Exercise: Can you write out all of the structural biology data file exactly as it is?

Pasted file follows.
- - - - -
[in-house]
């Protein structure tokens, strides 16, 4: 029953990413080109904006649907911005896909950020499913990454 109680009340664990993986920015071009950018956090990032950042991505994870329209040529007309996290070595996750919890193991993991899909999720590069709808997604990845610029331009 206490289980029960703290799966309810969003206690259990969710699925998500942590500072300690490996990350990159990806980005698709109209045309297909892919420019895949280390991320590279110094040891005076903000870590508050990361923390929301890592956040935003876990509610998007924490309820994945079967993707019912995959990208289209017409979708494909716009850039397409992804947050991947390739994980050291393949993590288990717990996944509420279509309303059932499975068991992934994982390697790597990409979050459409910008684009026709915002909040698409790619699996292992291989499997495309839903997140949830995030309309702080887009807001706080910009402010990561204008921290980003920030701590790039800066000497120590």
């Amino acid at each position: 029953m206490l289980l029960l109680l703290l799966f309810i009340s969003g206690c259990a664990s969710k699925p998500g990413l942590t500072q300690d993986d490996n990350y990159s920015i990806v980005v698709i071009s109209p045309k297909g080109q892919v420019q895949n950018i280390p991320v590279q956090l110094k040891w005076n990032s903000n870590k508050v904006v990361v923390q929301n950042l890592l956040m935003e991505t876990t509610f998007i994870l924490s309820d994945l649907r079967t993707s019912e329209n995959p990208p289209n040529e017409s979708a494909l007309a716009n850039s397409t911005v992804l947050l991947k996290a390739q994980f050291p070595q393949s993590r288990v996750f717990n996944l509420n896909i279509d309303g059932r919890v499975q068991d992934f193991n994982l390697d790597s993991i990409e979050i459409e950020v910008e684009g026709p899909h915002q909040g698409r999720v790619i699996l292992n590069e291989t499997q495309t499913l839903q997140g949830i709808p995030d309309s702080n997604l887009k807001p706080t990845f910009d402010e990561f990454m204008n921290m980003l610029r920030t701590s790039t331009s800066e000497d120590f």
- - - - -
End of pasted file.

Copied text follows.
[in-house]
């Protein structure tokens, strides 16, 4: 029953990413080109904006649907911005896909950020499913990454 109680009340664990993986920015071009950018956090990032950042991505994870329209040529007309996290070595996750919890193991993991899909999720590069709808997604990845610029331009 206490289980029960703290799966309810969003206690259990969710699925998500942590500072300690490996990350990159990806980005698709109209045309297909892919420019895949280390991320590279110094040891005076903000870590508050990361923390929301890592956040935003876990509610998007924490309820994945079967993707019912995959990208289209017409979708494909716009850039397409992804947050991947390739994980050291393949993590288990717990996944509420279509309303059932499975068991992934994982390697790597990409979050459409910008684009026709915002909040698409790619699996292992291989499997495309839903997140949830995030309309702080887009807001706080910009402010990561204008921290980003920030701590790039800066000497120590």
């Amino acid at each position: 029953m206490l289980l029960l109680l703290l799966f309810i009340s969003g206690c259990a664990s969710k699925p998500g990413l942590t500072q300690d993986d490996n990350y990159s920015i990806v980005v698709i071009s109209p045309k297909g080109q892919v420019q895949n950018i280390p991320v590279q956090l110094k040891w005076n990032s903000n870590k508050v904006v990361v923390q929301n950042l890592l956040m935003e991505t876990t509610f998007i994870l924490s309820d994945l649907r079967t993707s019912e329209n995959p990208p289209n040529e017409s979708a494909l007309a716009n850039s397409t911005v992804l947050l991947k996290a390739q994980f050291p070595q393949s993590r288990v996750f717990n996944l509420n896909i279509d309303g059932r919890v499975q068991d992934f193991n994982l390697d790597s993991i990409e979050i459409e950020v910008e684009g026709p899909h915002q909040g698409r999720v790619i699996l292992n590069e291989t499997q495309t499913l839903q997140g949830i709808p995030d309309s702080n997604l887009k807001p706080t990845f910009d402010e990561f990454m204008n921290m980003l610029r920030t701590s790039t331009s800066e000497d120590f």